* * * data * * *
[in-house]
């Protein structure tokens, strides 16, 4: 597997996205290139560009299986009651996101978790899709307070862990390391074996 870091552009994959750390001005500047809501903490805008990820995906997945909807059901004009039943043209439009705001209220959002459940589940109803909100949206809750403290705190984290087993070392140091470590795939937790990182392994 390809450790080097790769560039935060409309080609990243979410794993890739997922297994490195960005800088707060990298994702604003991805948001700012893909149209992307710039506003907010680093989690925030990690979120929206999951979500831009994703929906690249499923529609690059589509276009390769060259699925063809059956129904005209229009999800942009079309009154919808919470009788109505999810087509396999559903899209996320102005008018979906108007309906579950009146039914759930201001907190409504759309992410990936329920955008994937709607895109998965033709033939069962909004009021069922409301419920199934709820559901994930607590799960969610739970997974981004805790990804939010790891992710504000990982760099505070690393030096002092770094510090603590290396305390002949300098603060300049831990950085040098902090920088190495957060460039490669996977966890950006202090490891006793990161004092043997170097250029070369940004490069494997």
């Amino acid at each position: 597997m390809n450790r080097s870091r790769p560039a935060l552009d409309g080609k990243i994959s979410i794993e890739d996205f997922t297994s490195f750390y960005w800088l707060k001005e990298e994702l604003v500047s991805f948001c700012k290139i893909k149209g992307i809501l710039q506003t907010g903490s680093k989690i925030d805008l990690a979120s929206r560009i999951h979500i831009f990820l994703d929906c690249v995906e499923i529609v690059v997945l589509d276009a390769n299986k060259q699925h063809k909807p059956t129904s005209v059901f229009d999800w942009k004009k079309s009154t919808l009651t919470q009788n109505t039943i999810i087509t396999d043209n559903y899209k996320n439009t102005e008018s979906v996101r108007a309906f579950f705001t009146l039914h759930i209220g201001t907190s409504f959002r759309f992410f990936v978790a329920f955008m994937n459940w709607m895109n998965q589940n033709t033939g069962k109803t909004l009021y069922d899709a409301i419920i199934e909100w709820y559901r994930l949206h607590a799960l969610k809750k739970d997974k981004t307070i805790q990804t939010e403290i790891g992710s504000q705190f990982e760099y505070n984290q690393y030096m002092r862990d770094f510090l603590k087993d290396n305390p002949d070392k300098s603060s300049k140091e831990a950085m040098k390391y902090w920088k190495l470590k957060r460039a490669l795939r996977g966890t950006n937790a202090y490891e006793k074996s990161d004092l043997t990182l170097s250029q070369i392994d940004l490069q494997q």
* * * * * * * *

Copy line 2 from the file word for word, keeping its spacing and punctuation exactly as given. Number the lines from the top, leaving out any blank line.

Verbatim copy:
């Protein structure tokens, strides 16, 4: 597997996205290139560009299986009651996101978790899709307070862990390391074996 870091552009994959750390001005500047809501903490805008990820995906997945909807059901004009039943043209439009705001209220959002459940589940109803909100949206809750403290705190984290087993070392140091470590795939937790990182392994 390809450790080097790769560039935060409309080609990243979410794993890739997922297994490195960005800088707060990298994702604003991805948001700012893909149209992307710039506003907010680093989690925030990690979120929206999951979500831009994703929906690249499923529609690059589509276009390769060259699925063809059956129904005209229009999800942009079309009154919808919470009788109505999810087509396999559903899209996320102005008018979906108007309906579950009146039914759930201001907190409504759309992410990936329920955008994937709607895109998965033709033939069962909004009021069922409301419920199934709820559901994930607590799960969610739970997974981004805790990804939010790891992710504000990982760099505070690393030096002092770094510090603590290396305390002949300098603060300049831990950085040098902090920088190495957060460039490669996977966890950006202090490891006793990161004092043997170097250029070369940004490069494997």